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Recommend: Working with a child psychiatrist. Psychiatric medications are often required. Individual therapy (ie. Cognitive behavioratherapy or psychotherapy) and family therapy are usually indicated. Group therapy may be benificial and inpatient psychiatric treatment may be needed in some cases. ...Read moreSee 2 more doctor answers
Can major depressive disorder, generalized anxiety disorder, obsessive compulsive disorder be cured?
All at once or: All at once, or one at a time? Those are 3 major disorders and there are many types of each of them. So the answer is yes, and no. It depends on which disorder and how much of a physiological component there is in each illness. You can not cure diabetes, but you can learn to control it. That is true of many psychological disorders as well. ...Read more
Can I have obsessive-compulsive disorder, major depressive disorder, borderline personality disorder and generalized anxiety disorder?
No: Facial tics are not included in the diagnostic criteria for bipolar disorder. Facial tics can be caused by a few different things including medication side-effects. I have had patients who had both bipolar disorder and tourette syndrome. Each is a different condition. ...Read moreSee 1 more doctor answer
Yes: Many people have one or more parents with mental health disorders. Off spring may grow up with no mental health problems or they may develop the same or different disorders than their parents. ...Read more
See below: As was said before, medication to stabilize mood and psychotherapy. Psychotherapy will help with sx awareness, work on treatment adherence, establishing daily routine, and self-care. Psychotherapy also will help with creating a "crisis card" things to do/people to contact when sx return. ...Read moreSee 2 more doctor answers
OCD seeking help: Persons with OCD can vary a bit in their willingness to get treatment, and the degree to which they seem to "want" to change. The most resistant sub-group of ocd'ers I have observed has been hoarders, who are often quite unwilling to change or get help, resisting all efforts to "contain" their compulsions. They experience intolerable anxiety when "deprived" of their collection. ...Read moreSee 1 more doctor answer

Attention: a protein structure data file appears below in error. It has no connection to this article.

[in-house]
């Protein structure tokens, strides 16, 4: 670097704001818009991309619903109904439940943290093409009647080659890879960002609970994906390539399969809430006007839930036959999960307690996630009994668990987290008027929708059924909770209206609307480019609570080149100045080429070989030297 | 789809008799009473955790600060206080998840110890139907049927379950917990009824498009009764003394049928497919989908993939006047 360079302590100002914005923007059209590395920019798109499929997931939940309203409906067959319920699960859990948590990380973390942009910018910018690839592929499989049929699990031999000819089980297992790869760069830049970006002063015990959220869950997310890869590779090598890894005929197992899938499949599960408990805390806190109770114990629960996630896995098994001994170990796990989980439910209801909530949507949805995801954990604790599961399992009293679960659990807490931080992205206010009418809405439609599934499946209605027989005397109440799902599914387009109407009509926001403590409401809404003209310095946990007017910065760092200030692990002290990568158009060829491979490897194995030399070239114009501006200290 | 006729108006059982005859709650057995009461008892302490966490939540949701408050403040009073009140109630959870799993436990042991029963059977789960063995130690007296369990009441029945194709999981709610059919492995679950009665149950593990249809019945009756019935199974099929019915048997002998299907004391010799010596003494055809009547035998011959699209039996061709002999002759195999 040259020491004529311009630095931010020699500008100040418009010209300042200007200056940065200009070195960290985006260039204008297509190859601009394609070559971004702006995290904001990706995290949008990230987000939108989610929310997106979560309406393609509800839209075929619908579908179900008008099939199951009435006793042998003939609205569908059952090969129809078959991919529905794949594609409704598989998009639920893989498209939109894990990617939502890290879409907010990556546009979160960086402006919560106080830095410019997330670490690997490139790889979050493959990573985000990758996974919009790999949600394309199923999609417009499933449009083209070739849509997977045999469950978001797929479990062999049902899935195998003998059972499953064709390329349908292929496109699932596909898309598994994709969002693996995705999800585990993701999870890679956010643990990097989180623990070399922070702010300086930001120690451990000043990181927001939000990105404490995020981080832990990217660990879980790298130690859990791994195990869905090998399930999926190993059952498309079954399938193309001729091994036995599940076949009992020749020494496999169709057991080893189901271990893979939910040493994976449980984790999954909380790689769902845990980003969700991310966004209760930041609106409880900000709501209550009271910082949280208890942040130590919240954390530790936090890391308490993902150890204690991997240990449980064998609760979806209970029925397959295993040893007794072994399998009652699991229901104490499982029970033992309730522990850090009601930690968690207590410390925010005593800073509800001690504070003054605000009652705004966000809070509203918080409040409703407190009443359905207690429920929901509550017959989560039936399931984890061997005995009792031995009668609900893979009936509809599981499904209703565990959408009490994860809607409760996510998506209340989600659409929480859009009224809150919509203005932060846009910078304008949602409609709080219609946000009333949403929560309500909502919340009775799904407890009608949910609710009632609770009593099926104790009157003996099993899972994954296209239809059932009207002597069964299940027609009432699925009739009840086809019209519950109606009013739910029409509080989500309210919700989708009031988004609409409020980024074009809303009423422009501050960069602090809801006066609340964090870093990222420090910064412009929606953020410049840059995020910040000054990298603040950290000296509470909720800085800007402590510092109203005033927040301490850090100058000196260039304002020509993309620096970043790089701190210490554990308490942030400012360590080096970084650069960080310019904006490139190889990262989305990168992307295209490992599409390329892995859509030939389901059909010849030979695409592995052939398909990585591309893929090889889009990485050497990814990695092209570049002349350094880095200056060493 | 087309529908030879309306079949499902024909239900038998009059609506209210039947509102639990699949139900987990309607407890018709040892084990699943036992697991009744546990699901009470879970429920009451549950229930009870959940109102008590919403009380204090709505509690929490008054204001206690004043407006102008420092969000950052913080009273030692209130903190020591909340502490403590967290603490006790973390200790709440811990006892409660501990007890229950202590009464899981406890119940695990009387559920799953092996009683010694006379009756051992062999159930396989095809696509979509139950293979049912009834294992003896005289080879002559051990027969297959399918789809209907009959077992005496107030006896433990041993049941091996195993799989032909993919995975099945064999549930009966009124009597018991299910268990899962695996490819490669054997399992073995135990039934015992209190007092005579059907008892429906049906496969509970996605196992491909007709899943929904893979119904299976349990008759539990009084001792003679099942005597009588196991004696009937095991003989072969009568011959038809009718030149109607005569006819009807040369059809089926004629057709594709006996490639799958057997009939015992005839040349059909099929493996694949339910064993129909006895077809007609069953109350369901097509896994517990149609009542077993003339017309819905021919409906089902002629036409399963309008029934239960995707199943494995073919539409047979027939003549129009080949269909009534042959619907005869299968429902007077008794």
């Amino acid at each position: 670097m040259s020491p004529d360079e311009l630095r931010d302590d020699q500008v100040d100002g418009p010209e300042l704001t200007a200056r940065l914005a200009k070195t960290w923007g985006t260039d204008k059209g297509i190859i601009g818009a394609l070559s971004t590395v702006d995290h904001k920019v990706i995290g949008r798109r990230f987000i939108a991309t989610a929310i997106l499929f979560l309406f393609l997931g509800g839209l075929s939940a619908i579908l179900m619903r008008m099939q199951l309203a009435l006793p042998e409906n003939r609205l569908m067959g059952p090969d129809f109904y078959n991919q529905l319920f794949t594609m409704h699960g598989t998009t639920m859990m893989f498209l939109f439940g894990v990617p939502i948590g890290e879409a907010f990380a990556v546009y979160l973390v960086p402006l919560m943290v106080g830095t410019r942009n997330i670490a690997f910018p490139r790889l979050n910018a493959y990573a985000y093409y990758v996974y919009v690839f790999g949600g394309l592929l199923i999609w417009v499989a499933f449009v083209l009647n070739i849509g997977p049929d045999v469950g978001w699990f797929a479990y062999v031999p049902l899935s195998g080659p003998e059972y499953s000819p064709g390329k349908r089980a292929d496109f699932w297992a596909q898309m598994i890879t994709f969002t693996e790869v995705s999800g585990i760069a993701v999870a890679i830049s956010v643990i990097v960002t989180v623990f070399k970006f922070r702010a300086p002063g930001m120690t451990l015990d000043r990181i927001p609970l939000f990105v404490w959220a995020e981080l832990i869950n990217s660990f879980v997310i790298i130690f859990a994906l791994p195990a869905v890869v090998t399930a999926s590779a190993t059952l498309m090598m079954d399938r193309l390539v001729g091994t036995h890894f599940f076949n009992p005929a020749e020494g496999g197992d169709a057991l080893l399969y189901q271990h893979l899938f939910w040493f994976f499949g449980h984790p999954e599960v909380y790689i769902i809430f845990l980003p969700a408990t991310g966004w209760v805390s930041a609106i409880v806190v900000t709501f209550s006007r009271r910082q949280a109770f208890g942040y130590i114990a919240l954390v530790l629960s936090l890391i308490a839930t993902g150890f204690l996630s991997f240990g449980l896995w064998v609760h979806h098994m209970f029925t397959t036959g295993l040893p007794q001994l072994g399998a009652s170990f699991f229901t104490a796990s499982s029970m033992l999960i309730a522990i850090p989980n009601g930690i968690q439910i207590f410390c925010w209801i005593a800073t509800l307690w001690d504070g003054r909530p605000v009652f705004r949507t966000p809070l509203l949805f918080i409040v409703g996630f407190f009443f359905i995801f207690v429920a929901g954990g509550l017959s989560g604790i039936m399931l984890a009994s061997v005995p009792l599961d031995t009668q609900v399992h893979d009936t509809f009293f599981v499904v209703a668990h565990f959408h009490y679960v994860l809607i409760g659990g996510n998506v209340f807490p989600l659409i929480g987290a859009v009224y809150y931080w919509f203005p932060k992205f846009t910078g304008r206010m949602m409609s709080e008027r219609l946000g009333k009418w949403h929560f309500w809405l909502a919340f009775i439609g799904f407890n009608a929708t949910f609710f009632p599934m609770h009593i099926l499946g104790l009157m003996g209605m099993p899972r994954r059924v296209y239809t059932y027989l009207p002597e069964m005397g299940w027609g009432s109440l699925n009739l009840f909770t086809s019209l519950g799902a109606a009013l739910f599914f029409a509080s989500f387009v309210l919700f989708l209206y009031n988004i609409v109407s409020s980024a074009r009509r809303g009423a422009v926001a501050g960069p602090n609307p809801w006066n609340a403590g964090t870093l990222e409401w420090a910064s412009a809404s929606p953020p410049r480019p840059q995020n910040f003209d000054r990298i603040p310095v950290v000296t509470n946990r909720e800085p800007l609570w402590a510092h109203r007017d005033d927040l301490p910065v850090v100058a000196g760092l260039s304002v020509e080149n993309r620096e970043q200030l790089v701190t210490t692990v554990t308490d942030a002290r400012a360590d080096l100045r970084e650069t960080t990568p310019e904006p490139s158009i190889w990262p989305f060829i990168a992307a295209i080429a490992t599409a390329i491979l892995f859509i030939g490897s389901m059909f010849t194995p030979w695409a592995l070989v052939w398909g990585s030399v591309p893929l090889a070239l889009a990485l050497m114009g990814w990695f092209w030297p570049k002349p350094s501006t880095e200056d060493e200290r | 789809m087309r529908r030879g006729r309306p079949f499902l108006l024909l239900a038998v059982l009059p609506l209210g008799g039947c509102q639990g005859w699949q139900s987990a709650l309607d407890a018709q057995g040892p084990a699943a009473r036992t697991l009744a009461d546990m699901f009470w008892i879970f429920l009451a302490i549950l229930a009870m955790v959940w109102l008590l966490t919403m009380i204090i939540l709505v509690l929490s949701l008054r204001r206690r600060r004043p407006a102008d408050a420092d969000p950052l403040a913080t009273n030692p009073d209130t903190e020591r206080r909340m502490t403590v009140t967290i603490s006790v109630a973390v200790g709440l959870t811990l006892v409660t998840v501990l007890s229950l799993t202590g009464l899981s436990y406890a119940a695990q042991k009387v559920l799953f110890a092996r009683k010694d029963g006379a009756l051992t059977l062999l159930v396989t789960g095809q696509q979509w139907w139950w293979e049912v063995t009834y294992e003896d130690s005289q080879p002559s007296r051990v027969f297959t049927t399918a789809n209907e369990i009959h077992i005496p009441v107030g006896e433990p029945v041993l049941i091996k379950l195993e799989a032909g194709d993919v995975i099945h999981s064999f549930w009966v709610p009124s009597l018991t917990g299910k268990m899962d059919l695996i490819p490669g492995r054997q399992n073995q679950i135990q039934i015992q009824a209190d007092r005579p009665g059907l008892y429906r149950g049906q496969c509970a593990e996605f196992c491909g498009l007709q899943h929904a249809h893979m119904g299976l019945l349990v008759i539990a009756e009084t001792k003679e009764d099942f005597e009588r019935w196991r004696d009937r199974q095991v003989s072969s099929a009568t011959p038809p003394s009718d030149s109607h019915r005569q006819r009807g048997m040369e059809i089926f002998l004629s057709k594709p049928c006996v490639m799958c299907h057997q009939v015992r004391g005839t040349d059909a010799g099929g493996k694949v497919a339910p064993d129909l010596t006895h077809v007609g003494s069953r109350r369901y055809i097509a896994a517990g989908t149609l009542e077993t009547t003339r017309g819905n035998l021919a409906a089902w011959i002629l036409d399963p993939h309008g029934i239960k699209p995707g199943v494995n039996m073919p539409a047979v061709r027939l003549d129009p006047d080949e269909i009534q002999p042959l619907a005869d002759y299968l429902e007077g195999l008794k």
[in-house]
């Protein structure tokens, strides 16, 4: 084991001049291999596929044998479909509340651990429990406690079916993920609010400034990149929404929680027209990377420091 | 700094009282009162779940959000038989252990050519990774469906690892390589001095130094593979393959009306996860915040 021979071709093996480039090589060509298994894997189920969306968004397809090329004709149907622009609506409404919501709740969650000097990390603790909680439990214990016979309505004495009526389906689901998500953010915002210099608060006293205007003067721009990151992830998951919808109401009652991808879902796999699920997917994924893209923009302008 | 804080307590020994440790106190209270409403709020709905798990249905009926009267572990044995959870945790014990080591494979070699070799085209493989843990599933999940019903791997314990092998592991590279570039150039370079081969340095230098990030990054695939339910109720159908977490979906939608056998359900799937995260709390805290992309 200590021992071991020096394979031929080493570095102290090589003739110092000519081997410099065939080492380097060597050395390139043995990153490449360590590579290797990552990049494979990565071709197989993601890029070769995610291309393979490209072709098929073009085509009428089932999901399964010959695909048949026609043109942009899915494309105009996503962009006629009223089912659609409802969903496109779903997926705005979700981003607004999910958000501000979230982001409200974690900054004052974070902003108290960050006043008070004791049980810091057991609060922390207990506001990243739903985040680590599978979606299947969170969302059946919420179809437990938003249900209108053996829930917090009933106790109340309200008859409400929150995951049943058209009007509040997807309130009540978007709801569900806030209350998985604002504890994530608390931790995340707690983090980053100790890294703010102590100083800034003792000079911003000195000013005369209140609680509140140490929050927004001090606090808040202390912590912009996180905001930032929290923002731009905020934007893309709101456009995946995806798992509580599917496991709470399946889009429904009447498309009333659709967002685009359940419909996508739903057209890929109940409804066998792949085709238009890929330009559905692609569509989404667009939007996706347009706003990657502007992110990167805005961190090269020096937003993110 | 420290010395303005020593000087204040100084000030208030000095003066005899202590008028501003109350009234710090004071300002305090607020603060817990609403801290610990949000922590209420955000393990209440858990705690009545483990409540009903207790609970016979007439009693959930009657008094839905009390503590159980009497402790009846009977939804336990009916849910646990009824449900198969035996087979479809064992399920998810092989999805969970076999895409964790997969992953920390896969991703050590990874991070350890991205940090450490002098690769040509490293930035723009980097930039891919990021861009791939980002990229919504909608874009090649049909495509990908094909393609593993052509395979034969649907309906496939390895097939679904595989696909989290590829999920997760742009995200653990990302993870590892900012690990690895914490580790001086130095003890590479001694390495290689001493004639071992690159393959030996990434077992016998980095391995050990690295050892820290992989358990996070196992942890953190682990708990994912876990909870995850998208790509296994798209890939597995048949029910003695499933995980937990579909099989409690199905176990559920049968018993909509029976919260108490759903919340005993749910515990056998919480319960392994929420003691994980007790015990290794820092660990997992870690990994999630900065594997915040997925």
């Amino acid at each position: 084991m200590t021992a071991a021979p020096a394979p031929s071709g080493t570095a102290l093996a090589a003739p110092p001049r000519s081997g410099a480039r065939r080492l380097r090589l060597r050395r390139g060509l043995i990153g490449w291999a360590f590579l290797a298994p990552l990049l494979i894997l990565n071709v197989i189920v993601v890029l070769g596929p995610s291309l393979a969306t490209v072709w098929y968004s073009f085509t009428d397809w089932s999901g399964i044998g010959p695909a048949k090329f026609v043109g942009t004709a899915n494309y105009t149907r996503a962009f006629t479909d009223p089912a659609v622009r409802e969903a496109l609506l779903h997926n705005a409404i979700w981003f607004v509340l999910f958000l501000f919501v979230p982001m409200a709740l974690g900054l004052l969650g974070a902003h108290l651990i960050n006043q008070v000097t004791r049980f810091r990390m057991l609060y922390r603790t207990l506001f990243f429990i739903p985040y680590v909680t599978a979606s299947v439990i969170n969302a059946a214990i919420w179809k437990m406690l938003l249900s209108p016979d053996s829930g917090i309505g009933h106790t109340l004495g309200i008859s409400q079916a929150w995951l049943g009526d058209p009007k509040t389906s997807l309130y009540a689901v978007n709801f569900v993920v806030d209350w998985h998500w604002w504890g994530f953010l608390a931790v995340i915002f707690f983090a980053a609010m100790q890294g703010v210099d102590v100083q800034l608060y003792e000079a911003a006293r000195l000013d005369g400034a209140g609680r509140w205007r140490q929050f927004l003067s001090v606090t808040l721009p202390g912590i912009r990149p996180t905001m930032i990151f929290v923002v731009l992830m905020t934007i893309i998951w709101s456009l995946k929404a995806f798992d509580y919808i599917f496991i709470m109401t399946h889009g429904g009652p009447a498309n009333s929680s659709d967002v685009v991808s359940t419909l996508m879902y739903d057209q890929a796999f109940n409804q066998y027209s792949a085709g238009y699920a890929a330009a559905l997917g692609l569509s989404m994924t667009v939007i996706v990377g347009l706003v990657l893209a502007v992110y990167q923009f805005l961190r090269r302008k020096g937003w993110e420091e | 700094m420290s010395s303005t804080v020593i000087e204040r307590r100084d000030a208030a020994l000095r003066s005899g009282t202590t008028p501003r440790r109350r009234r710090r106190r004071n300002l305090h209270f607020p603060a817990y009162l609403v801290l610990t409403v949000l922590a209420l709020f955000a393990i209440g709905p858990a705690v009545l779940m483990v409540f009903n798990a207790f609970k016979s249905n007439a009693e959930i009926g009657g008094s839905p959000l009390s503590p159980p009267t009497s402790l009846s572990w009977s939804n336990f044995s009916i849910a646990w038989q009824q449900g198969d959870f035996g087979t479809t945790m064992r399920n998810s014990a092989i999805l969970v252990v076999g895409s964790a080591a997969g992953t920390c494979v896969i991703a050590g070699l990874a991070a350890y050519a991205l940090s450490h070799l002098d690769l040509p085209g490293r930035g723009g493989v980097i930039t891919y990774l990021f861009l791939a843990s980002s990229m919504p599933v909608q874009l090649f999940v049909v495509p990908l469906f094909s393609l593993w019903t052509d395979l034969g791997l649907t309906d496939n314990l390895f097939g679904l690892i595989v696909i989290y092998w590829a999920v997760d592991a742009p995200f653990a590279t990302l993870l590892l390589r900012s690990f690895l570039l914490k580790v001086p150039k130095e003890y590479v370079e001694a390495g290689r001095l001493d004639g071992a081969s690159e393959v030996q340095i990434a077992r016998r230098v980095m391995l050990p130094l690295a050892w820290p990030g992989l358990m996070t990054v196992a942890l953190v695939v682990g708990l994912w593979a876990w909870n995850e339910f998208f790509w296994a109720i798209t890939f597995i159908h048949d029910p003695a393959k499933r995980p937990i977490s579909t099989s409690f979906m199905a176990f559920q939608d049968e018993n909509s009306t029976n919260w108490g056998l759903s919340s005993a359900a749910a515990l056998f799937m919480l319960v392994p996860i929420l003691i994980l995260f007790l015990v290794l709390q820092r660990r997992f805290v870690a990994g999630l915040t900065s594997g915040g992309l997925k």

Antisocial: Yes, it is. The hallmark of this disorder is the person seems to have no conscience, or sense of morality, or right or wrong. This person cannot empathize with others, is opportunistic, predatory, and often thrill seeking. An example of this would be Charles Manson. ...Read moreSee 1 more doctor answer
Usually not: Eating disorders come in several forms, the most common being anorexia, bulimia, binge eating, and obesity. Although some individuals with one of these disorders have obsessive behaviors, no evidence suggests that the latter is the cause for the eating problems. Anxiety and depression also are quite common in individuals with eating disorders, but again probably not related to the cause. ...Read more
No simple answer b/c: It depends on the person and the severity of the disorder. Persons with bipolar i can be psychotic as are individuals w/ schizoaffective disorder, which means a combination of schizophrenia and a mood disorder. All things being equal, the person with schizoaffective disorder with bipolar characteristics is likely to have more mental health problems. ...Read moreSee 1 more doctor answer
The major difference: Is that with social anxiety disorder, the person is uncomfortable with the fact that they have difficulty in social situations and want the overcome the disorder. Someone with an avoidant personality disorder does not want to change or be around people. They are happy being a hermit. ...Read more
Genetics: Bipolar disorder has been found to have some hereditary basis. This doesn't mean that there is a 100% chance that the offsoring of someone with bipolar d/o will enx up with it as well, but rather there is more likelihood as compared to the general population. I believe bipolar d/ o is now the 2nd highezt of mental d/o, being surpassed by adhd. ...Read moreSee 2 more doctor answers
Yes: Historically, schizophrenia and bipolar disorder have both been known as "severe mental illnesses". This wording can be important as receiving help from mental health centers sometimes is predicated upon meeting the definition of "severe mental illness". You used the word serious and bipolar disorder meets that definition too. The risk for suicide or homicide is what makes it so serious. ...Read more